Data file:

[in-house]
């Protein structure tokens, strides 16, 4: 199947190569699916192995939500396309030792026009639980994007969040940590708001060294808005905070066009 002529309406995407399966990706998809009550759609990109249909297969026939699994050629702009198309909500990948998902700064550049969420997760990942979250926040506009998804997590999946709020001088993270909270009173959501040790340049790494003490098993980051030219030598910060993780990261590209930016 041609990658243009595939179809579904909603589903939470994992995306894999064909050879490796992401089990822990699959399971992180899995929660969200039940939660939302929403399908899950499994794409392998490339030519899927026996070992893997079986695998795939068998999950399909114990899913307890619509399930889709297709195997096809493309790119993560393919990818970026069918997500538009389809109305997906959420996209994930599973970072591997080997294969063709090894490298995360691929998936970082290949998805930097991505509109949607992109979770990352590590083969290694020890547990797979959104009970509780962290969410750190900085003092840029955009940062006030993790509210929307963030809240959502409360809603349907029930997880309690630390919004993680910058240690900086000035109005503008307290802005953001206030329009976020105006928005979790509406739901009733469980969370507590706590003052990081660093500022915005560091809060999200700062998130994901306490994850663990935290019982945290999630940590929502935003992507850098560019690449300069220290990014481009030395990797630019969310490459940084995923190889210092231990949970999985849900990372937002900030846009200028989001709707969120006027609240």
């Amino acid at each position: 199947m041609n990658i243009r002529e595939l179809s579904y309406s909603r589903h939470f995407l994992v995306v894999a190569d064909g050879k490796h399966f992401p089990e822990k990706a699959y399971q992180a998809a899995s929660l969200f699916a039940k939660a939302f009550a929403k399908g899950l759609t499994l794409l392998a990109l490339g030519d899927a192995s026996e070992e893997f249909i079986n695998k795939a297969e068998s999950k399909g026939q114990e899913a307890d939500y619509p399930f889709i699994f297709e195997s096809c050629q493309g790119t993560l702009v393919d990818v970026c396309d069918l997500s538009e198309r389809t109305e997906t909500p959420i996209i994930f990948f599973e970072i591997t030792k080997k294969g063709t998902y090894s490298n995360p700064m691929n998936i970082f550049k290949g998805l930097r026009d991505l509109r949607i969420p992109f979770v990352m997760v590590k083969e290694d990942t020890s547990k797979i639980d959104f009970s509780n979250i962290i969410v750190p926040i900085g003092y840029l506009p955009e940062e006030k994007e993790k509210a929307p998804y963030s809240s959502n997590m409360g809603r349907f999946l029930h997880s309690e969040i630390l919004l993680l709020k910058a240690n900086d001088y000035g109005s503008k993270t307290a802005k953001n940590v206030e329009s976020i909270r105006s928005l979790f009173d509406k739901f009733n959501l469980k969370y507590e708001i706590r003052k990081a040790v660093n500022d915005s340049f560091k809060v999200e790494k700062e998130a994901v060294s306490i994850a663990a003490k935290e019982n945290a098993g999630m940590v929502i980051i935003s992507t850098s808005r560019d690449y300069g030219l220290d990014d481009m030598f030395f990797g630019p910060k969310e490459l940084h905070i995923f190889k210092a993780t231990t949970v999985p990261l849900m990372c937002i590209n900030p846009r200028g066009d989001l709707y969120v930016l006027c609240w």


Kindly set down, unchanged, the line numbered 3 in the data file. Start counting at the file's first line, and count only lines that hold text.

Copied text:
């Amino acid at each position: 199947m041609n990658i243009r002529e595939l179809s579904y309406s909603r589903h939470f995407l994992v995306v894999a190569d064909g050879k490796h399966f992401p089990e822990k990706a699959y399971q992180a998809a899995s929660l969200f699916a039940k939660a939302f009550a929403k399908g899950l759609t499994l794409l392998a990109l490339g030519d899927a192995s026996e070992e893997f249909i079986n695998k795939a297969e068998s999950k399909g026939q114990e899913a307890d939500y619509p399930f889709i699994f297709e195997s096809c050629q493309g790119t993560l702009v393919d990818v970026c396309d069918l997500s538009e198309r389809t109305e997906t909500p959420i996209i994930f990948f599973e970072i591997t030792k080997k294969g063709t998902y090894s490298n995360p700064m691929n998936i970082f550049k290949g998805l930097r026009d991505l509109r949607i969420p992109f979770v990352m997760v590590k083969e290694d990942t020890s547990k797979i639980d959104f009970s509780n979250i962290i969410v750190p926040i900085g003092y840029l506009p955009e940062e006030k994007e993790k509210a929307p998804y963030s809240s959502n997590m409360g809603r349907f999946l029930h997880s309690e969040i630390l919004l993680l709020k910058a240690n900086d001088y000035g109005s503008k993270t307290a802005k953001n940590v206030e329009s976020i909270r105006s928005l979790f009173d509406k739901f009733n959501l469980k969370y507590e708001i706590r003052k990081a040790v660093n500022d915005s340049f560091k809060v999200e790494k700062e998130a994901v060294s306490i994850a663990a003490k935290e019982n945290a098993g999630m940590v929502i980051i935003s992507t850098s808005r560019d690449y300069g030219l220290d990014d481009m030598f030395f990797g630019p910060k969310e490459l940084h905070i995923f190889k210092a993780t231990t949970v999985p990261l849900m990372c937002i590209n900030p846009r200028g066009d989001l709707y969120v930016l006027c609240w």